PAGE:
It shouldn’t take a crisis to force action, but many leaders seem to operate this way. As a result, a large number of companies are always in a reactive mode and waiting for external or internal stimuli to prompt action. Unfortunately, this type of mindset tends to lead to increased time pressures and higher margin for error. Life and business tends to reward those who take proactive control of their future and penalizes others who yield too much control to other factors. In essence, the sooner you take positive action the higher the likelihood you will navigate whatever storms come your way or even prevent the storms from happening in the first place.
Month: August 2012
Imagine if someone was rushed to the Emergency Room of a hospital with severe symptoms of something wrong and then decided to tell the doctor that that it was no big deal and then selectively shared information about their true physical state. You would think this person was being irresponsible with their health. This happens all the time in business. Leaders let their pride and ego get in the way and it prevents them form being forthright and honest at the very time they need to be. I’ve seen many a business go down the tubes that didn’t have to because the leader was slow to act, slow to ask for help and unwilling to face reality. Avoidance rarely works in business or life.
I chair two CEO/Business Owner peer groups for Vistage International. It is a great work that I truly find rewarding on many levels. One of the many benefits of this experience is listening to many subject matter expert speakers and having a vast pool of knowledgeable colleagues to tap into. A few stand out from this exceptional crowd including the speaker we had yesterday – Pat Murray. I have a learned a great deal from him about leadership and group dynamics. When you are in the presence of an expert, make sure you listen to him/her.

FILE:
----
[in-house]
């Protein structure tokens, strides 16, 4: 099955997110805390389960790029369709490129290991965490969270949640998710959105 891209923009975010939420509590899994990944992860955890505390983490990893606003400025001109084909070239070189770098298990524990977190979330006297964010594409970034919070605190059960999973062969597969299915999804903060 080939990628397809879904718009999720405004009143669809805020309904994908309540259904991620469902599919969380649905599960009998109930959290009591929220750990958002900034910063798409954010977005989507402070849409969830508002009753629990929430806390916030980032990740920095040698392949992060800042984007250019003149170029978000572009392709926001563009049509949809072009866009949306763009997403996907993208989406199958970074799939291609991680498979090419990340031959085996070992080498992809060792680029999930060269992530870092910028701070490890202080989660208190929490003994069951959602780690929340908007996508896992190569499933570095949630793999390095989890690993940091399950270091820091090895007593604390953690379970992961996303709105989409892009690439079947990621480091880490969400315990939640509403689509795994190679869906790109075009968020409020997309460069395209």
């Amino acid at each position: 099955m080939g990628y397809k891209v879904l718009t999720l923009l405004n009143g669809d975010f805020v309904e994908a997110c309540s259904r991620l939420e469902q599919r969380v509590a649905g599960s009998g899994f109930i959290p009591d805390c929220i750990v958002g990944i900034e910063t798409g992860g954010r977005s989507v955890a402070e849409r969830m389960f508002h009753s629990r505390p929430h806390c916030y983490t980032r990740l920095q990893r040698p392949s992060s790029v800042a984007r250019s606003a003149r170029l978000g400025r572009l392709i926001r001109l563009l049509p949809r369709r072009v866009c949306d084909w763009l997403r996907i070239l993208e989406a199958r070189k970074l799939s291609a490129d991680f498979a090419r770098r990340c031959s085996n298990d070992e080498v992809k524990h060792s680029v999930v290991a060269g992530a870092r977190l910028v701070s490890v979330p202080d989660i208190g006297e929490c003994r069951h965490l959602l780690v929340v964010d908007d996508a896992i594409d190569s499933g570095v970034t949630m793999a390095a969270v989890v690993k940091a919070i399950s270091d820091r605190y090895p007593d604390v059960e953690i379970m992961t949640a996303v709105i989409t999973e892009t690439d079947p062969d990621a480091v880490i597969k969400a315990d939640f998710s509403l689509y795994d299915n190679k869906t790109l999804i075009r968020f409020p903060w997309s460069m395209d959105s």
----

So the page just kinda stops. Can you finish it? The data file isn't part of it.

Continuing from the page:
There is a great song by the band Psychedelic Furs called “Love My Way.” One of the lines goes, “you can never win or lose if you don’t run the race…” Grammatical problems aside, it is a great thought. One of the things I admire most about Olympic athletes is that they are committed to being the best in the world at something and then go about doing the hard work to make it happen. They literally run the race or compete in the event that will define their athletic existence. Most of us prefer to stay on the sidelines and watch others excel why we rationalize our own inability to do the same thing in our own lives. So many people dream big but act small.
I’ve always felt that vacations should mandatory. Everyone needs some time away from their work to recharge and reflect. There should be moments where it is just about having fun and enjoying life without the constraints of the work week. You never just want to narrowly define yourself by what you do for a living. We are all so much more than that.
Time is finite. No matter how hard we try, we can’t create more of it, so we have to manage the time we have in the best way possible. A leader typically has no time to waste. You need to minimize distractions and maximize your focus. Here are some tips on how to manage your time better:
I’ve met many talented people through the years who struggle with self-confidence and low self-esteem. I don’t know if it is how they were raised by their parents or other environmental factors in their lives growing up, but it is often surprising to see and also a bit sad. Unfortunately, leadership roles aren’t always assumed by the most capable or well intentioned people. I’ve seen the flip side of this issue where people with too much self-confidence put themselves in positions they have no business being in. The leadership void will get filled one way or another.
It is fascinating to watch the Olympics for many reasons including watching how the different athletes handle pressure. Some people seem to seize the moment with relative ease while others sadly fall apart and make uncharacteristic mistakes. When you get to this level of performance excellence just about every competing athlete has superlative physical gifts and natural ability. What separates the winners from the losers is often their mental toughness and emotional resiliency. They have grace under pressure.
The more success you have the more temptations will come your way. It’s easy to start to think of yourself as different or special when you outperform your peers. You may begin to rationalize that the same basic moral rules don’t apply to you, but they do. Character is certainly forged in the fires of adversity. However, you also learn a lot about someone’s character when everything seems to go their way. The saying goes “if you want to know who someone truly is then give them money and power.”